The Saving Kids From Dangerous Drugs Act, introduced by Sens. Dianne Feinstein (D-Calif.) and Charles Grassley (R-Iowa) to fight the apparently mythical menace of candy-flavored methamphetamine, has undergone a noteworthy change. The version (PDF) introduced last January doubled sentences for drug offenders who "knowingly or intentionally manufacture, create, distribute, dispense, or possess with intent to manufacture, create, distribute, or dispense, a controlled substance listed in schedule I or II that is a) combined with a candy product; b) marketed or packaged to appear similar to a candy product; or c) modified by flavoring or coloring the controlled substance with the intent to distribute, dispense, or sell the controlled substance to a person under 21 years of age" (emphasis added). Under that bill, medical marijuana distributors who sell cannabis-infused candies (a popular way of consuming the drug without smoking) to adult patients would have been treated like dealers who sell drugs to 10-year-olds. But in the version of the bill that emerged from the Senate Judicary Committee last week, the or has been replaced by an and. This change reduces but does not eliminate the threat to medical marijuana sellers, since some of the patients they supply are younger than 21 and it is unclear how intent would be proven.
While that amendment shows some sensitivity to the real-world effects of this legislation, the sponsors' ostensible motivation remains absurdly disconnected from reality. Here is how Feinstein and Grassley described their purpose last month:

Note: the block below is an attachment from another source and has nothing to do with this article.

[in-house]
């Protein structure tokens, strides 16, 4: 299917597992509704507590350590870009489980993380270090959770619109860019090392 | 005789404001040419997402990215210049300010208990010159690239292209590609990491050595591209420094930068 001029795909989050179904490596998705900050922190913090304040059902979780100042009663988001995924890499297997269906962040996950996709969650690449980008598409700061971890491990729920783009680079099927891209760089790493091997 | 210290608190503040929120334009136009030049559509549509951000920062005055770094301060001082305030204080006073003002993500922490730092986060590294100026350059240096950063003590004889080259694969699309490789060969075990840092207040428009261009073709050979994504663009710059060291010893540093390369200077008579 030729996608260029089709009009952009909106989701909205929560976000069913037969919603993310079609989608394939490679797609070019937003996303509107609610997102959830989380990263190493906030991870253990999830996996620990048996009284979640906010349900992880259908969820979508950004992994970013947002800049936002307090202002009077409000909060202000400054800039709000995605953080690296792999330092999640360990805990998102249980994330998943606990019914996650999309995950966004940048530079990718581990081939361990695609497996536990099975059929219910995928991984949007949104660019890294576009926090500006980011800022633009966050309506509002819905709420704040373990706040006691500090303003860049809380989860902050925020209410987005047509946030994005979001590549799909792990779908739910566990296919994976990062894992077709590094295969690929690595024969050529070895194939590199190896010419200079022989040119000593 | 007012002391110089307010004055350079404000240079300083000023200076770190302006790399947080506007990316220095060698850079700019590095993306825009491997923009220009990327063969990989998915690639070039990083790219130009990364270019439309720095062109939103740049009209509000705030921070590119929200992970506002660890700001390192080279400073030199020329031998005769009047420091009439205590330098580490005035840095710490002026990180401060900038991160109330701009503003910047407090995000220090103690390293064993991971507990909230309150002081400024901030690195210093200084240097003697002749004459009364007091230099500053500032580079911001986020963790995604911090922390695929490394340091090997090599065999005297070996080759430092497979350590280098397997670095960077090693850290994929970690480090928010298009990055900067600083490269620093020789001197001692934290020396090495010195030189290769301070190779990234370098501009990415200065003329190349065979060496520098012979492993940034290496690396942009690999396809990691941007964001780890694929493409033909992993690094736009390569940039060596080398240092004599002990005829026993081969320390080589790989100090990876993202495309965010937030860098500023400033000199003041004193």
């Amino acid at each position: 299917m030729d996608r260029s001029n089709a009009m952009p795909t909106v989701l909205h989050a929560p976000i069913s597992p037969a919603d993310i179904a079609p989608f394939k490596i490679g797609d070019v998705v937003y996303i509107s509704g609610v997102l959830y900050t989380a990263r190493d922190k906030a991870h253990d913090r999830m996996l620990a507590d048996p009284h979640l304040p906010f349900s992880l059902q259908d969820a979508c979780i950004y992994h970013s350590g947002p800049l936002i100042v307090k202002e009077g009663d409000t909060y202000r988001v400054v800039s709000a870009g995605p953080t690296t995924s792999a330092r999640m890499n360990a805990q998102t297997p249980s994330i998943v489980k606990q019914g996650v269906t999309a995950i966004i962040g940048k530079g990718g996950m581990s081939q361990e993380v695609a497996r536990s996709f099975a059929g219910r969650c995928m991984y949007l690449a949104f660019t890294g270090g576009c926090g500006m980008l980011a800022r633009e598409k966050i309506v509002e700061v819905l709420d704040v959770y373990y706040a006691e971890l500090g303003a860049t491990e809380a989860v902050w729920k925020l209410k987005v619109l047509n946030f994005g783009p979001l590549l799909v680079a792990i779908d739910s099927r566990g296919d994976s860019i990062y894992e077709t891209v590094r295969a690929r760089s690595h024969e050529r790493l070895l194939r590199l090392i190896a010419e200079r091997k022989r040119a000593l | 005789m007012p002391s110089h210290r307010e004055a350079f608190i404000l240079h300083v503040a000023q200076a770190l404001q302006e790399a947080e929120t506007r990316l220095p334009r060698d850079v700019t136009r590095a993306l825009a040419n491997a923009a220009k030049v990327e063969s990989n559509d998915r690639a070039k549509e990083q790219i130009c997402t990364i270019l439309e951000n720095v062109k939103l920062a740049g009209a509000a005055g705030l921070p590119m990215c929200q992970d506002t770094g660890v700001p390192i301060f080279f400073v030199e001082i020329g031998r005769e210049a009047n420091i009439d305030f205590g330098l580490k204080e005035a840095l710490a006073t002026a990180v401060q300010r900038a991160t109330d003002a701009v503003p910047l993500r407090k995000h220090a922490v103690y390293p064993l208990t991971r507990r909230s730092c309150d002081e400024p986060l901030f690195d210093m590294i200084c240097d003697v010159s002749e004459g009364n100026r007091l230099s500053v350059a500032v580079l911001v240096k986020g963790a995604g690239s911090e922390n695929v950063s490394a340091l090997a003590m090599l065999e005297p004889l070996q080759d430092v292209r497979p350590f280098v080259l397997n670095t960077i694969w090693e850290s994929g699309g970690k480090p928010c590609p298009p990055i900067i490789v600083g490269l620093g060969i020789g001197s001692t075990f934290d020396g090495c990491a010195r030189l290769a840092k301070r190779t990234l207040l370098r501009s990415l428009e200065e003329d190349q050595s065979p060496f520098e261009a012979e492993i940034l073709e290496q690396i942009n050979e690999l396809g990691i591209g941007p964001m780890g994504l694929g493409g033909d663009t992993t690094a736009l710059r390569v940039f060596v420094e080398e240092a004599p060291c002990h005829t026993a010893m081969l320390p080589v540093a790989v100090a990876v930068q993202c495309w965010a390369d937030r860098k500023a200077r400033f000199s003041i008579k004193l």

"This bill sends a strong and clear message to drug dealers—if you target our children by peddling candy-flavored drugs, there will be a heavy price to pay," Senator Feinstein said. "The legislation increases criminal penalties for anyone who markets candy-flavored drugs in an effort to hook our young people."
"New techniques and gimmicks to lure our kids into addiction are around every corner. We must do everything we can to end the practice of purposely altering illegal drugs to make them more appealing to our youth."
"Drug dealers who target children by flavoring drugs to taste like candy have sunk to a new low. These dealers need to know that when you prey on our youth, you risk serious prison time. This legislation should make drug dealers think twice about selling candy flavored drugs to our kids," Senator Grassley said.
In the world imagined by Feinstein and Grassley, kids do not use drugs because it feels good; they use drugs because it tastes good. Furthermore, they are so repelled by the very notion of using drugs that they have to be tricked into trying them by candy camouflage, after which they are irretrievably hooked and keep coming back for more. This understanding of how people start to use drugs also was reflected in the Texas PTA's credulous propagation of an urban legend about "a new drug known as 'strawberry quick,'" a.k.a. "strawberry meth," that "smells like strawberry" and "is being handed out to kids in school yards." Kids who did not care for strawberry supposedly could also choose from "chocolate, peanut butter, cola, cherry, grape and orange." The Texas PTA breathlessly reported that "kids are ingesting this thinking that it is candy and are being rushed off to the hospital in dire condition." Does this scenario resemble anyone's actual experience with drugs?
[Thanks to Joe Leibrandt for the tip.]